Home #Hwoodtimes In A Nutshell, KoRn and Alice In Chains Are Here To Stay

In A Nutshell, KoRn and Alice In Chains Are Here To Stay

Jonathan Davis of KoRn (Photo: Brian Maddox/THT)

By: Brian Maddox

Photos: Brian Maddox/THT

Jonathan Davis and James “Munky” Shaffer

Birmingham, AL (The Hollywood Times) 07/25/2019 – Within the past 30 years, two massively pivotal bands have been in the national spotlight, both of which having something uniquely in common; new life being added back to where there was once darkness.

Since forming in 1987, Alice In Chains has become a top drawer name in the industry. Being one of several innovators during the Seattle “grunge movement” of the nineties, Alice In Chains has garnered numerous Grammy nominations throughout, starting with their 1992 hit single, Man In The Box, right up until 2018 with their latest album/title track, Rainier Fog. Since the death of founding front man Layne Staley in April 2002 due to a heroin overdose, Alice In Chains guitarist/co-vocalist Jerry Cantrell posited to press forward through a tragedy that has become an all too common occurrence in the music world; by recruiting vocalist/guitarist William DuVall in 2006 as Staley’s replacement for the continuation of a legacy, therefore bringing to mind an appropriate lyric from the aforementioned Rainier Fog: “Live in the past, you find it’s hard to stay sober.” Since the addition of DuVall, the band has recorded three new albums, starting with Black Gives Way To Blue in 2009, and 2013’s The Devil Put Dinosaurs Here. 

Mike Inez and Jerry Cantrell

In 1993, a relatively unknown band from Bakersfield, California began making waves with their own unique brand of heavy metal, courtesy of a pair of down tuned 7-string Ibanez guitars, funk heavy bass groove with a percussion feel, and a front man who could juggle both a frenzied rage along with a torrent of emotions all at once.

KoRn cemented their status as pioneers of the “nu-metal” establishment throughout the mid to late nineties, paving the way for acts like Limp Bizkit, Staind and Linkin Park. Their self titled debut was the inception in 1994 with hits like Blind, Shoots And Ladders and Need To, dealing with themes such as child abuse, bullying and drug addiction; all of which front man Jonathan Davis had been a victim of since a young age. Along with band mates James “Munky” Shaffer and Brian “Head” Welch on guitars, Reginald “Fieldy” Arvizu on bass, and co-founder/former drummer David Silveria, the band would go on to enjoy the type of success that any starving band could only relish: wanting for nothing and everything to gain.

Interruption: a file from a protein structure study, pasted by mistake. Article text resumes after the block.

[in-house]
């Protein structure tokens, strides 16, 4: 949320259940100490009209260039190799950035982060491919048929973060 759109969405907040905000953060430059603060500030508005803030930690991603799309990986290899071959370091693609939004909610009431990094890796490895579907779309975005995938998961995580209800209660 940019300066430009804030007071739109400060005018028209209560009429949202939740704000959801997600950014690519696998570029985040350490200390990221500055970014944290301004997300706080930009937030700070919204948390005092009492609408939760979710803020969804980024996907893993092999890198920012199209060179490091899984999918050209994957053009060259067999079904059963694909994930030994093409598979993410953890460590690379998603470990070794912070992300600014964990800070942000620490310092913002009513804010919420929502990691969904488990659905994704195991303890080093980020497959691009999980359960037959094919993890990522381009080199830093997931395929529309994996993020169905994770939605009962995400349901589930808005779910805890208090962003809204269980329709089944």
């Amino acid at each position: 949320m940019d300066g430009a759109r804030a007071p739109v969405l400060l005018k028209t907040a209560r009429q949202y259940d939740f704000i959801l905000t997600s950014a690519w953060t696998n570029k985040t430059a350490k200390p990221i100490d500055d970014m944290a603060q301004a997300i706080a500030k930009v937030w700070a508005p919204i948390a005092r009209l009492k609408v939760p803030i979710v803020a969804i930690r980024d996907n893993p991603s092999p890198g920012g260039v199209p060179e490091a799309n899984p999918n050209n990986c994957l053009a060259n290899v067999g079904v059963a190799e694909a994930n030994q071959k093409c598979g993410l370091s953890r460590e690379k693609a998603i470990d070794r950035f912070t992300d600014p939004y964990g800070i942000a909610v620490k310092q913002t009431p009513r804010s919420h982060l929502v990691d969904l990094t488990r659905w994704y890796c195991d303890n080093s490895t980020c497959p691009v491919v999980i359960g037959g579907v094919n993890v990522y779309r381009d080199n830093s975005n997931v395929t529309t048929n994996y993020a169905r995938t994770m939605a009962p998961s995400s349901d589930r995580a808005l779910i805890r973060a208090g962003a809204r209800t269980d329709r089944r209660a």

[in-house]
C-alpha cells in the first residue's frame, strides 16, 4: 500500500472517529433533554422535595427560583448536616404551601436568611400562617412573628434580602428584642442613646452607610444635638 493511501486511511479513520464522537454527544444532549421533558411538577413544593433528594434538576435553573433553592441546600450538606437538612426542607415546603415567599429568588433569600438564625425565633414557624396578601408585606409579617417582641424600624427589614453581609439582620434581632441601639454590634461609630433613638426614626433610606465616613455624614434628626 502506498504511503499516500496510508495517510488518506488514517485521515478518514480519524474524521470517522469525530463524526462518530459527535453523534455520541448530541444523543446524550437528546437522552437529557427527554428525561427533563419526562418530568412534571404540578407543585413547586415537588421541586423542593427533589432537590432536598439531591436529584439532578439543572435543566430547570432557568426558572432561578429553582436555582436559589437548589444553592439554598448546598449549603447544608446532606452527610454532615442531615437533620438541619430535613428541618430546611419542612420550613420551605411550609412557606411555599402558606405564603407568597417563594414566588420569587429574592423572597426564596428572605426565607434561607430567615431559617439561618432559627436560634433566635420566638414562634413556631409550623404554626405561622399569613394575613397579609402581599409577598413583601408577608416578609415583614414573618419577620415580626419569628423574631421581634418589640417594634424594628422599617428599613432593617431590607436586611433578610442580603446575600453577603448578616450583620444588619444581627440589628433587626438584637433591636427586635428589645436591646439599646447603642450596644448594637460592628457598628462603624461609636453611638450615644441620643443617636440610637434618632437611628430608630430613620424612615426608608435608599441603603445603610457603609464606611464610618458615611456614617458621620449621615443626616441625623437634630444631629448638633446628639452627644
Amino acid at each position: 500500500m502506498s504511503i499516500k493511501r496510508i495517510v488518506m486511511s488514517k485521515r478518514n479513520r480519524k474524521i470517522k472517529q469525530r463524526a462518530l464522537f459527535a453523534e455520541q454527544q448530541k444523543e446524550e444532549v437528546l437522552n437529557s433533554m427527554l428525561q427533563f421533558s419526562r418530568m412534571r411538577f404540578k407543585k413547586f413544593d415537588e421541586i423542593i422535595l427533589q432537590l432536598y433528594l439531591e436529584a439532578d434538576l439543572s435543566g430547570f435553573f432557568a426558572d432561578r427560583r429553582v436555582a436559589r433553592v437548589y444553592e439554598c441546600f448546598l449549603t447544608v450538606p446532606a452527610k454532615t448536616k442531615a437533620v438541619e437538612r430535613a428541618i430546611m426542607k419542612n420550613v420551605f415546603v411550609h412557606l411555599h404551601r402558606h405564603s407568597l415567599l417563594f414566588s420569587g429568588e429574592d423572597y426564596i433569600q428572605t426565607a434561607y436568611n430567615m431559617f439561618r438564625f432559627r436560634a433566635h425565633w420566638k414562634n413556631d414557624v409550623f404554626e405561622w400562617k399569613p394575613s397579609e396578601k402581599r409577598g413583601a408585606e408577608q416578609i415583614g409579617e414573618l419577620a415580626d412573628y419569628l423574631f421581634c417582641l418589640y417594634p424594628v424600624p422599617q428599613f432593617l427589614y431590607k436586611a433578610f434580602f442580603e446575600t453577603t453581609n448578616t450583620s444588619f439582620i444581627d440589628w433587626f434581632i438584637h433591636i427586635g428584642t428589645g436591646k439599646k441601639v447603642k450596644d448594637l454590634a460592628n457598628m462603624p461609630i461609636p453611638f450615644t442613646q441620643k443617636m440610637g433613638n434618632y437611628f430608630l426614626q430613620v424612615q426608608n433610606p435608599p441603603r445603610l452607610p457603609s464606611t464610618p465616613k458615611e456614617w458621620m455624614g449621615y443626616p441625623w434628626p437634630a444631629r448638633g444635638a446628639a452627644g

William Duvall

In 2005, guitarist Brian “Head” Welch decided to give up the excesses of rock stardom by kicking a heavy methamphetamine addiction and giving his life completely over to God; a decision that afforded him the opportunity to spend more familial time with his young daughter, Jennea. After leaving for a hiatus in 2006, drummer David Silveria was permanently replaced with Ray Luzier in 2009, followed by the return of Welch in 2013 to record his first album with KoRn since 2003. The band’s upcoming album, The Nothing is slated for a September 13th release.

KoRn and Alice In Chains has recently embarked on a North American outing with support from fellow artists Fever 333, H09909 and Underoath, with the tour making a recent stop in Birmingham, Alabama on July 23rd. As a personal fan of both bands for over 25 years now, it’s self evident that the raw energy and magnetism between these two highly influential mainstays is still very much alive and well.


For tour dates, please visit

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Valerie Milano is the well-connected Senior Editor and Entertainment Critic at, a website that aggregates showbiz news curated for, and written by, insiders of the entertainment industry. (@HwoodTimes @TheHollywood.Times) Milano, whose extraordinary talents for networking in the famously tight-clad enclave of Hollywood have placed her at the center of the industry’s top red carpets and events since 1984, heads daily operations of a uniquely accessible, yet carefully targeted publication. For years, Milano sat on the board and tour coordinator of the Television Critics Association’s press tours. She has written for Communications Daily, Discover Hollywood, Hollywood Today, Television International, and Video Age International, and contributed to countless other magazines and digests. Valerie works closely with the Human Rights Campaign as a distinguished Fed Club Council Member. She also works with GLSEN, GLAAD, Outfest, NCLR, LAMBDA Legal, and DAP Health, in addition to donating both time and finances to high-profile nonprofits. She has been a member of the Los Angeles Press Club for a couple of years and looks forward to the possibility of contributing to the future success of its endeavors. Milano’s passion for meeting people extends from Los Feliz to her favorite getaway, Palm Springs. There, she is a member of the Palm Springs Museum of Art and a prominent Old Las Palmas-area patron.